Open/Close Menu A ReconcilingWorks (RIC) Congregation in Charlotte, NC

I was born in 1981. Save yourself from the math; I’m 36 years old. And yes, older than I look. I say this because I have recently learned that my generation has a new name. Sandwiched between Generation X, those slightly older than us, and the Millennials, those slightly younger than us, those of us born between the years of 1977 and 1983 are now known as the Xennials, a clever combination of the two. We’re young enough to have grown up, mostly, with the internet, but we’re old enough to remember the Apple IIe computer, with its green-on-black screen and dial-up modems.

Maybe some of you remember those, too–that grating noise as your computer connected to the internet over the phone lines and being told to get off the computer when someone else wanted to use the phone. The dial-up modem recalls the day when connection was not so instantaneous. We’ve come a long way since then.

Likewise, the episode in the temple, when Jesus fashioned a whip out of cords and overturned the money-changers’ tables reminds us of just how far we’ve come as well, for it recalls a time when our connection to God was also not so instantaneous. Like the dial-up modem, there was a barrier to connecting to God and that barrier was what those money-changers represented.

You see, the temple was the holy place where God was said to abide. To enter that holy space required a sacrifice, and, in ancient times, sacrifices–burnt offerings–were meant to make–and keep–the gods happy, a gift rising up to them in smoke. Leviticus even talks about making the odor of the burnt offerings pleasing to the Lord. If you wanted to be in good standing with God, this was what was required.

Well, sacrifice required animals and animals required money to pay for those animals, and money to pay for those animals required money changers because people were coming to the temple from all over, especially for Passover, and they couldn’t buy the animals with foreign currency. And money changers required tables. So when Jesus turns over those tables, he’s really taking a stab a whole system that’s based on what is required of human beings to connect with God–and that requirement was a barrier. Perhaps he’s angry that the people right in front of him are trying to connect with God by all these sacrifices and burnt offerings while they’re missing the fact that God, present in Jesus, is standing right before them. Some liken this action to performance art–the act of turning over the tables was symbolic of something much larger going on.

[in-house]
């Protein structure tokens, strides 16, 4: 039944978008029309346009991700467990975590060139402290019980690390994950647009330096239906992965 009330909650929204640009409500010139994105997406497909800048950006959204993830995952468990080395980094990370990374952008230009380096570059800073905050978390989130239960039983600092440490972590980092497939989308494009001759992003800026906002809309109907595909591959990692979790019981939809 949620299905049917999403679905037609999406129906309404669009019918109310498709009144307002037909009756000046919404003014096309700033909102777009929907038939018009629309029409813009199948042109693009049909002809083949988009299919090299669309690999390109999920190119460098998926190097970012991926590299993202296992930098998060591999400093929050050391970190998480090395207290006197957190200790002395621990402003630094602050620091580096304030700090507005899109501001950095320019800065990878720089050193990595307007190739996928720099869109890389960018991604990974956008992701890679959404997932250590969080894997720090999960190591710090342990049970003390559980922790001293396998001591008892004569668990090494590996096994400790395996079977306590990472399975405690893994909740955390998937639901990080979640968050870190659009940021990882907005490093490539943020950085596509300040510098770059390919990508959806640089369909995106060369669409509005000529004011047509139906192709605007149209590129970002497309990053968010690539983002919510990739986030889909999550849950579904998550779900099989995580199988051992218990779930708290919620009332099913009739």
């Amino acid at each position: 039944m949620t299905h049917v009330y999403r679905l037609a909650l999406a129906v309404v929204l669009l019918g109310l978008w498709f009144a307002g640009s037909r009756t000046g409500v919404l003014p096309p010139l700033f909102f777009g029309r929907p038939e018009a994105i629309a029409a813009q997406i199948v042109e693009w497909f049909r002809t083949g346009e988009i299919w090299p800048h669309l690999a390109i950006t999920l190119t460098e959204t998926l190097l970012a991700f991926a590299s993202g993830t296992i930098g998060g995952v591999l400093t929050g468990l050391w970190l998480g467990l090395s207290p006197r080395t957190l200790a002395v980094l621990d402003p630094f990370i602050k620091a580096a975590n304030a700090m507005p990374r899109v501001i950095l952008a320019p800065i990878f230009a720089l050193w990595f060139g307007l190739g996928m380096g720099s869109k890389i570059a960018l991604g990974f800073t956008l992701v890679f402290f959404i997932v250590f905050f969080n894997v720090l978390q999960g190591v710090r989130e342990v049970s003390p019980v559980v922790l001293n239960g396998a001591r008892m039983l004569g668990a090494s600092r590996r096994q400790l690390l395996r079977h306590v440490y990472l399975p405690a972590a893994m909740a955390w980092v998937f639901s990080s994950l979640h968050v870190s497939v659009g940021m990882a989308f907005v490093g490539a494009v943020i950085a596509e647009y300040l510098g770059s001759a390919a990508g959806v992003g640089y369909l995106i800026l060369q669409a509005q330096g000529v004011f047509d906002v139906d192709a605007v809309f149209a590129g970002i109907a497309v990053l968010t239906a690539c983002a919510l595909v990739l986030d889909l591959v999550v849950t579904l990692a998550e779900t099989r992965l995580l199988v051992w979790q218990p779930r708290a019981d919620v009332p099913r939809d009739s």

Of course that “something larger” has a lot to do with Jesus standing right there in front of them, but also with Jesus’ death and resurrection, since John tells us that when Jesus makes that comment about the temple, he was, in fact, “speaking of the temple of his body.” And it’s true, Jesus’ death and resurrection wiped out the system of requirements, for it showed us that we are connected to God primarily because God loves us and chooses such a connection. And if a connection is based on God rather than me, I know it’s going to be stronger. It’s the immediate jump from dial-up internet to WiFi and 5G.

In Jesus, the smoke from burnt offerings has no meaning, because God is not up in the sky somewhere, but in Jesus, God has come down. But not only does God come down in the presence of Jesus, God comes down and that which is holy spills over the rim of all that tries to keep that holiness contained.